THE GLAROS CRISIS

The next post will be on or before Tuesday April 25th 

THE GLAROS CRISIS

Regular followers of these pages will have noted that there has been no reference recently to my very favourite café, office workplace, and effective devtera spiti or second home, the Glaros, which should you wonder means ‘seagull’ in Greek. Sad to say this vibrant, tumultuous and unique kafeneion where I penned my 10th and most recent novel, and most of my 300 plus blog posts, is in a state of crisis, which is actually a laughable understatement given that many folk use that word to describe the electric being off for an hour, or their favourite TV show usually hosted by Stephen Fry ceasing for all of 4 weeks for the summer break. At the end of February, just as I had been living on Kythnos for exactly 3 and a half years, it all exploded when Marianna aged 52, one of the 2 sisters who run the place had a row with her partner and vamoosed to Athens to stay with a relative. It must have been one hell of a row, as she stayed there for first a week, and then 2 and then 3, and before long we learnt she had found herself another café job, so this was apparently serious and irreversible stuff. And yet there was always a reasonable if fond amount of hope to cling to, for those who missed the virtuoso café banter, the wild jokes, the crazy card games with best friends hurling insults at each other amidst accusations of covert cheating, growing ever more deafening and furious, until murder or at any rate justifiable manslaughter seemed a working option, whereupon at the vertiginous brink they both relented and started kissing each other’s hairy fizzogs and forgot their lethal ruckus within seconds. The vestige of hope lay in the fact that Marianna and 50-year-old Chrisoula who hail from the north of Greece, meaning they are perennially to be regarded as outsiders, had been running the place for 20 years, and never once had it been managed single handed. It just didn’t make sense that the Glaros, the nerve centre and pulsing heartbeat smack in the middle of the island port, this last of the old fashioned kafeneia on Kythnos, and more to the point, the cheapest place for wine and coffee and everything else on the island and possibly in the whole of Greece, that the revered Glaros should conceivably function without capable and tireless albeit often exhausted Marianna. Added to which Holy Easter was on the horizon and with droves of cheerful Athenian tourists assured, surely if her truest spirit were guiding her properly, she would return to her first and choicest home never mind my own Kythno-Cumbrian second home.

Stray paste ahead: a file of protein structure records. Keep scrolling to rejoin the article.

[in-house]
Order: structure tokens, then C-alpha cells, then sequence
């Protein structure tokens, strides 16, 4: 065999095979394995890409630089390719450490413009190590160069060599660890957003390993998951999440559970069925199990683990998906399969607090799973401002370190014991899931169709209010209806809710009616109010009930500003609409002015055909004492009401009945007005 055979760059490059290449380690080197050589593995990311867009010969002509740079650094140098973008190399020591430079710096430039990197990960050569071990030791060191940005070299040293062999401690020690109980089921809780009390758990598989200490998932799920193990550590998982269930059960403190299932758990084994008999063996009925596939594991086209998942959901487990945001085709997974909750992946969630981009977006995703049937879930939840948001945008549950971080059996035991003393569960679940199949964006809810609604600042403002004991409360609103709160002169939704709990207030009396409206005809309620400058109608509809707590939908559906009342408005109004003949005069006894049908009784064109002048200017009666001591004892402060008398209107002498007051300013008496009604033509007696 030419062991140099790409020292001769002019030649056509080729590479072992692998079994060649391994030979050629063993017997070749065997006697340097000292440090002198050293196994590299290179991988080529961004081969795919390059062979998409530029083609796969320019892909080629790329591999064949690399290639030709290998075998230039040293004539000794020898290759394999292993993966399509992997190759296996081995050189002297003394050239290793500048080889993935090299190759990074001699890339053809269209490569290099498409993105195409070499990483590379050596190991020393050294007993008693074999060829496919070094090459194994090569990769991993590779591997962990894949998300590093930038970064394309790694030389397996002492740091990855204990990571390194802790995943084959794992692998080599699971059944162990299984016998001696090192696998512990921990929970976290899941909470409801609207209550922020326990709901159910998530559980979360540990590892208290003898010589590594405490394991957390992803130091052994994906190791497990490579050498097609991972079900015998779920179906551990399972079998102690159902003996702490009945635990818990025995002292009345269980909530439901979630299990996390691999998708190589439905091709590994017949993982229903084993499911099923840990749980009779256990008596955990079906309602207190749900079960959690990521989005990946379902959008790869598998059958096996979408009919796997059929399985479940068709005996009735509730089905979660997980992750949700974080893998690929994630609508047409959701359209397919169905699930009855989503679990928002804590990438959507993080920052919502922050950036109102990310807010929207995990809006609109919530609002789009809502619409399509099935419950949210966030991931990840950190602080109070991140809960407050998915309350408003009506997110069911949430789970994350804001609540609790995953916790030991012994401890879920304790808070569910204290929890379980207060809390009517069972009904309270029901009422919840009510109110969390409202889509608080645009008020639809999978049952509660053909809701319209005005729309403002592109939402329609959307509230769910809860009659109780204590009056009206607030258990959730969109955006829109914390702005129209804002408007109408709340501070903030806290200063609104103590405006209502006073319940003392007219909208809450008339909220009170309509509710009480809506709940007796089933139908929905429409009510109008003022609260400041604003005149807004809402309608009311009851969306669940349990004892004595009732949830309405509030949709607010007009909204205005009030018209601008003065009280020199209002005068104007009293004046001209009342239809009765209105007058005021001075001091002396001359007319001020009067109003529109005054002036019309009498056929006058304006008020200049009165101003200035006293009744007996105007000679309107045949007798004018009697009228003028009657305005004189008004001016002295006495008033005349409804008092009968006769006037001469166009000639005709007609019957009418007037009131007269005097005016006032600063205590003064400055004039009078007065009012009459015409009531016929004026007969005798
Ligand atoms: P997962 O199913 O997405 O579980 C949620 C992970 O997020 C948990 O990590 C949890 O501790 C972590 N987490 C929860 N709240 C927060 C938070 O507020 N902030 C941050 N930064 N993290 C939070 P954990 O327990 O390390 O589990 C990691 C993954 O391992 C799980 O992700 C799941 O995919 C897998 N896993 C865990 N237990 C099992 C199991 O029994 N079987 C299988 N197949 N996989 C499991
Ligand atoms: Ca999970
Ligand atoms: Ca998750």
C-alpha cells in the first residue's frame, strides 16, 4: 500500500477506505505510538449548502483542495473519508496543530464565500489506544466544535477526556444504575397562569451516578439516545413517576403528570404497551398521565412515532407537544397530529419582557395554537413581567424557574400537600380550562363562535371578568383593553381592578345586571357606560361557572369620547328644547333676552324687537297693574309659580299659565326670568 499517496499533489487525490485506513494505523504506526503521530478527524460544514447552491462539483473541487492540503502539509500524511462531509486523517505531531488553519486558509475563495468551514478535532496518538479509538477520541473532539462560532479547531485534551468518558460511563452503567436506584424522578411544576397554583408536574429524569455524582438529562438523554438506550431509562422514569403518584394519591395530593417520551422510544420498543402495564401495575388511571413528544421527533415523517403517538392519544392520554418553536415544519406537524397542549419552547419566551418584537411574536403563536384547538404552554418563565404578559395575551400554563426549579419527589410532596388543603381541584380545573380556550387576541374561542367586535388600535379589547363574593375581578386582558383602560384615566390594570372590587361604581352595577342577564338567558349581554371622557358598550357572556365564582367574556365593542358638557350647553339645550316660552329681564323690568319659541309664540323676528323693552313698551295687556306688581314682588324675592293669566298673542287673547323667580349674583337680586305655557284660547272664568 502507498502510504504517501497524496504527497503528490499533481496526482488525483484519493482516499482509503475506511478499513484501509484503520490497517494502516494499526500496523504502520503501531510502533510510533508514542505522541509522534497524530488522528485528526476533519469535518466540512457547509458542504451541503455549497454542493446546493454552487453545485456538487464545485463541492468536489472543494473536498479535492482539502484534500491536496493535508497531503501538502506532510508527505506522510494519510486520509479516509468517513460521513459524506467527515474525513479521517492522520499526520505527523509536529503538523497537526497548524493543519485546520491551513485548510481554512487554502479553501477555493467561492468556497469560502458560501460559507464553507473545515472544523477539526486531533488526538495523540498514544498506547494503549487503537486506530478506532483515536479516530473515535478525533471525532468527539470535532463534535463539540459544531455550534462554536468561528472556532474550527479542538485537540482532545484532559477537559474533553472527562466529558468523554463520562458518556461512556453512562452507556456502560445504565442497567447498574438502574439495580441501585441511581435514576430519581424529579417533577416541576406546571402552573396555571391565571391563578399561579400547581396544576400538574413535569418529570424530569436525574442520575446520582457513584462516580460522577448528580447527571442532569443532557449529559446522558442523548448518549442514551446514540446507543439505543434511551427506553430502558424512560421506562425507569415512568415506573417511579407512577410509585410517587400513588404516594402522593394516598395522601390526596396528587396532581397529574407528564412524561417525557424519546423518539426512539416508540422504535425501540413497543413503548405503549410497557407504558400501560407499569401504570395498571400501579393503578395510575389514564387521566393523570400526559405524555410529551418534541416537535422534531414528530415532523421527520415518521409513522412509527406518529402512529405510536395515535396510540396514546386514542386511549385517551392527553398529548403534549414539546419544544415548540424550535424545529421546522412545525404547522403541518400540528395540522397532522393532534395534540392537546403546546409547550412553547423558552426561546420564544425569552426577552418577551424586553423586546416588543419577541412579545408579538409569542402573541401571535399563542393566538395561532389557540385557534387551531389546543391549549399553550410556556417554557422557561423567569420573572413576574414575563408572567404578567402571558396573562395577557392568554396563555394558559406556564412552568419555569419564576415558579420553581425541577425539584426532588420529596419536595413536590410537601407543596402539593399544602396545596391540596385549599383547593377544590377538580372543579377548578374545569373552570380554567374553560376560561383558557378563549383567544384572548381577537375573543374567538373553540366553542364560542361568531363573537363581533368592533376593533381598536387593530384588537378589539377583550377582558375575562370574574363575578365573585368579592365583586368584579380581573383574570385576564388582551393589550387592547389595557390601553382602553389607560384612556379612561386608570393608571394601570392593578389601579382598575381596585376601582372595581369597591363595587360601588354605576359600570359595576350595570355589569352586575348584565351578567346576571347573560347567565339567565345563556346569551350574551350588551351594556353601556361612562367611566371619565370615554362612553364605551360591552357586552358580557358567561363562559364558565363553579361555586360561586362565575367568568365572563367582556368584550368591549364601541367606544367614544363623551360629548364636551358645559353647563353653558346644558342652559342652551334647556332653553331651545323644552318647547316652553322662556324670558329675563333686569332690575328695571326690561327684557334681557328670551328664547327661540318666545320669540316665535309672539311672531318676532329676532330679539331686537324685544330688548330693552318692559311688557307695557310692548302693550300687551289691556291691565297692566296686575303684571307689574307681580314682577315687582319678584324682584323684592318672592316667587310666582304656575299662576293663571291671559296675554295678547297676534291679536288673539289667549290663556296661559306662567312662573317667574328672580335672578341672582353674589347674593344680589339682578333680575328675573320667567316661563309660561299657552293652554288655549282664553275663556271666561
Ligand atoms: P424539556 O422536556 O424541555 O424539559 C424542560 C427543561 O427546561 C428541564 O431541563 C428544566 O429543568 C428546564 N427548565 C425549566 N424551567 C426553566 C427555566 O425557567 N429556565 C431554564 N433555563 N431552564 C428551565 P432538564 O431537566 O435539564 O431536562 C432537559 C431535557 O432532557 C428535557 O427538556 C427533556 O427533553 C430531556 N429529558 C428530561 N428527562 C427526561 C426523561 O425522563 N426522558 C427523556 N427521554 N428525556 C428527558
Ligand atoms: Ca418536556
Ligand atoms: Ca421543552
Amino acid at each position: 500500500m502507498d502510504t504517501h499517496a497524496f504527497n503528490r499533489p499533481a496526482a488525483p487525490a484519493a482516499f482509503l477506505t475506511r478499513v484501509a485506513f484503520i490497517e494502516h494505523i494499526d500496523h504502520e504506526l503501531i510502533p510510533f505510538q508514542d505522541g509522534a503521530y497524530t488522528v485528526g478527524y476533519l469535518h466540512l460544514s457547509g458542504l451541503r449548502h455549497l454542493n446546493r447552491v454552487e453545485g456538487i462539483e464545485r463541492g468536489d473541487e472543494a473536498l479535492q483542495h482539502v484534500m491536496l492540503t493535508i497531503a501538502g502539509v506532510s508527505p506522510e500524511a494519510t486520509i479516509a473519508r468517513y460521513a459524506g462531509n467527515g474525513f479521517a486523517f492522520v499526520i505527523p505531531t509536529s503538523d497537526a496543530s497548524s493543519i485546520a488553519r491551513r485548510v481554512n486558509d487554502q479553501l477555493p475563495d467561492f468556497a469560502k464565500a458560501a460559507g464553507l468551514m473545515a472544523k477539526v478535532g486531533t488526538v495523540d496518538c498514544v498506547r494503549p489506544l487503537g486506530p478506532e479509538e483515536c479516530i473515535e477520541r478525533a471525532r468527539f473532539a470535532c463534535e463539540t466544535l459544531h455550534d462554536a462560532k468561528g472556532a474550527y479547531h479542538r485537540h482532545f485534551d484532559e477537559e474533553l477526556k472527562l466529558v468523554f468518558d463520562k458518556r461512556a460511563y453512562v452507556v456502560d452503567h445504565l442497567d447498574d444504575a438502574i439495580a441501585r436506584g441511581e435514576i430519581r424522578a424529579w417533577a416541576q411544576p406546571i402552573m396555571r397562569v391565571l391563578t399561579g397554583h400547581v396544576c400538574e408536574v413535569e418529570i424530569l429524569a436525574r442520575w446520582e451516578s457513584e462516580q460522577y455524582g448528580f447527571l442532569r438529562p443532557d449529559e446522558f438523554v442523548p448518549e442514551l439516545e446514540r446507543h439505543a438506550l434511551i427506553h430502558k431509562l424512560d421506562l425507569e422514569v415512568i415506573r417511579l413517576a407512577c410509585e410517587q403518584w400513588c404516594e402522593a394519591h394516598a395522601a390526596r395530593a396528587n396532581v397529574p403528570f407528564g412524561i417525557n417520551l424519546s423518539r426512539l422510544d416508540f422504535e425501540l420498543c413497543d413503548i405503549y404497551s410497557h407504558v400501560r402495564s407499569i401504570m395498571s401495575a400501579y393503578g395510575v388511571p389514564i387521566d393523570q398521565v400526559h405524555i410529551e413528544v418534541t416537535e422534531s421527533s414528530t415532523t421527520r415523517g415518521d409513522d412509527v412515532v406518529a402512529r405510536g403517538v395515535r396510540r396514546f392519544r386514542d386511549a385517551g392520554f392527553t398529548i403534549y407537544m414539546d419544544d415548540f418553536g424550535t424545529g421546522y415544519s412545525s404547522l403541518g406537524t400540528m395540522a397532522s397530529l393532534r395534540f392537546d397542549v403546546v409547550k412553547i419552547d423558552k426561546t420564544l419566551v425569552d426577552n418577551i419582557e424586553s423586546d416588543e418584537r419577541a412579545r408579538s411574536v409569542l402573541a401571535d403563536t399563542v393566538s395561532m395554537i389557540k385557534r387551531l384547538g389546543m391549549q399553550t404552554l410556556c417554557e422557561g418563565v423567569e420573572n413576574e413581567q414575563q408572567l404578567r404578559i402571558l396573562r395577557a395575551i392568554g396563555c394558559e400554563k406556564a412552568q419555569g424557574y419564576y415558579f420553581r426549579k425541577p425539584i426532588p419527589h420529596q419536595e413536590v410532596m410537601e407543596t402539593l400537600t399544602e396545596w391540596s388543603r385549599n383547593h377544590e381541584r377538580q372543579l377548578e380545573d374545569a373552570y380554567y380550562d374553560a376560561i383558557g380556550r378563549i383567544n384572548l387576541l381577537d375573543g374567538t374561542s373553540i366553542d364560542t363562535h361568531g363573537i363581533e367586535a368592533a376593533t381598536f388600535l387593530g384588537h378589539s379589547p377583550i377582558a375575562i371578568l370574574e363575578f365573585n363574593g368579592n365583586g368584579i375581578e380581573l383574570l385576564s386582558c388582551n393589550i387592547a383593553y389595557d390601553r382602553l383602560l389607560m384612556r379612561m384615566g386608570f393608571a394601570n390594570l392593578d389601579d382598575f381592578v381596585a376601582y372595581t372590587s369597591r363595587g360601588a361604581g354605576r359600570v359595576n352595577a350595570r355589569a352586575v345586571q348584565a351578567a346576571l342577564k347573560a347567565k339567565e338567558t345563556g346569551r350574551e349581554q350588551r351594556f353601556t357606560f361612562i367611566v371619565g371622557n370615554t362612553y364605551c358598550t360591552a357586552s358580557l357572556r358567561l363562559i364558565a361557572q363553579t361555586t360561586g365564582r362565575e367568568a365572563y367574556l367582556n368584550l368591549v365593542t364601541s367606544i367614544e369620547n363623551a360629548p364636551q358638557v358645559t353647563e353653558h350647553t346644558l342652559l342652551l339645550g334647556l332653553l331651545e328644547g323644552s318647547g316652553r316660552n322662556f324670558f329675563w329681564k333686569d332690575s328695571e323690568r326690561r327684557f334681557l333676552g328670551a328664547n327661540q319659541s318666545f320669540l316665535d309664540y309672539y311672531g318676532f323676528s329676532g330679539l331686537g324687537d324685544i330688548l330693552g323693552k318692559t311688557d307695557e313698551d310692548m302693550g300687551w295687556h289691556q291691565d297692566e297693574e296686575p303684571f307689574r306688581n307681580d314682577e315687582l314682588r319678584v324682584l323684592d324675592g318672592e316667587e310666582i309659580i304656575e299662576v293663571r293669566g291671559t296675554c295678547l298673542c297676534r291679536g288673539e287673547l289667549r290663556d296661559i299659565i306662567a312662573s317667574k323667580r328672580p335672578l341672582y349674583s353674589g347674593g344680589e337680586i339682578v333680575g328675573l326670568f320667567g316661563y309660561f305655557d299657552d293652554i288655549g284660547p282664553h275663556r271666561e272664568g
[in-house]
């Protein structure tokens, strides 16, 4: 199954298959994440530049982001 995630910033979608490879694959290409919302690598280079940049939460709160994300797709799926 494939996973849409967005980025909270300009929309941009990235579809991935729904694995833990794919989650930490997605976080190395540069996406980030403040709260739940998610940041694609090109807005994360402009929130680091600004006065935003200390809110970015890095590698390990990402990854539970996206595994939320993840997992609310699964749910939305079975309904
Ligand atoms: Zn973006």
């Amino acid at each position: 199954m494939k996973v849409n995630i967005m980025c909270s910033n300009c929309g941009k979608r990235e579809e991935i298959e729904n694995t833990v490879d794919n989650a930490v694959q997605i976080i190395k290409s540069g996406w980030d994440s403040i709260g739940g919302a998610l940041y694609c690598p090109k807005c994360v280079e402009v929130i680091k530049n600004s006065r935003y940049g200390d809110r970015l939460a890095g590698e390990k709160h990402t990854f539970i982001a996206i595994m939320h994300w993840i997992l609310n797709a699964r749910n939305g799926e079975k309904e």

Meanwhile Chrisoula had had to keep the place going alone for 7 weeks and without a day off, and the severity of the strain had become increasingly evident. First of all, she began opening 2 hours later than usual, at 9.30am, meaning all the fishermen and Albanian builders’ labourers rapidly went elsewhere for early coffees, and I perforce had to relocate to the Paradisos to start my day’s work at a quarter to 8. Out of loyalty and friendship I took to going back to the depleted Glaros for a lunchtime beer but now affectionate and humorous Chrisoula was suddenly woodenly edgy and at times downright bizarre. She who had never given a toss about the stray cats that hang around her tables opposite the harbour, had become fanatically obsessed. When Marianna had been here, it was the older sister had desultorily chased them off, seen them come back 5 minutes later, then shrugged her thin shoulders and gone on bantering and teasing with the customers. Greeks on the whole, children included, don’t like stray cats, but they live with them and if one of them gets on their nerves they shoo it away and stamp their feet. Conversely anyone who has eaten outside an island restaurant knows that hungry street cats are de rigeur and the waiters smile and let the foreigners feed them delicate tidbits of costly melanouri fish, and know it’s good for custom and they will be paying an arm and a leg for the sea bream regardless of whose throat, feline or otherwise, it goes down. What’s more if you are looking for a nice present for the folks back home in Basildon or Oslo or Stuttgart, on your last day you are likely to buy a gorgeous calendar of island cats where the photogenic darlings look at their most fetching sat frolicking inside a gaily painted plant pot or yawning luxuriously on top of a battered old olive oil tin.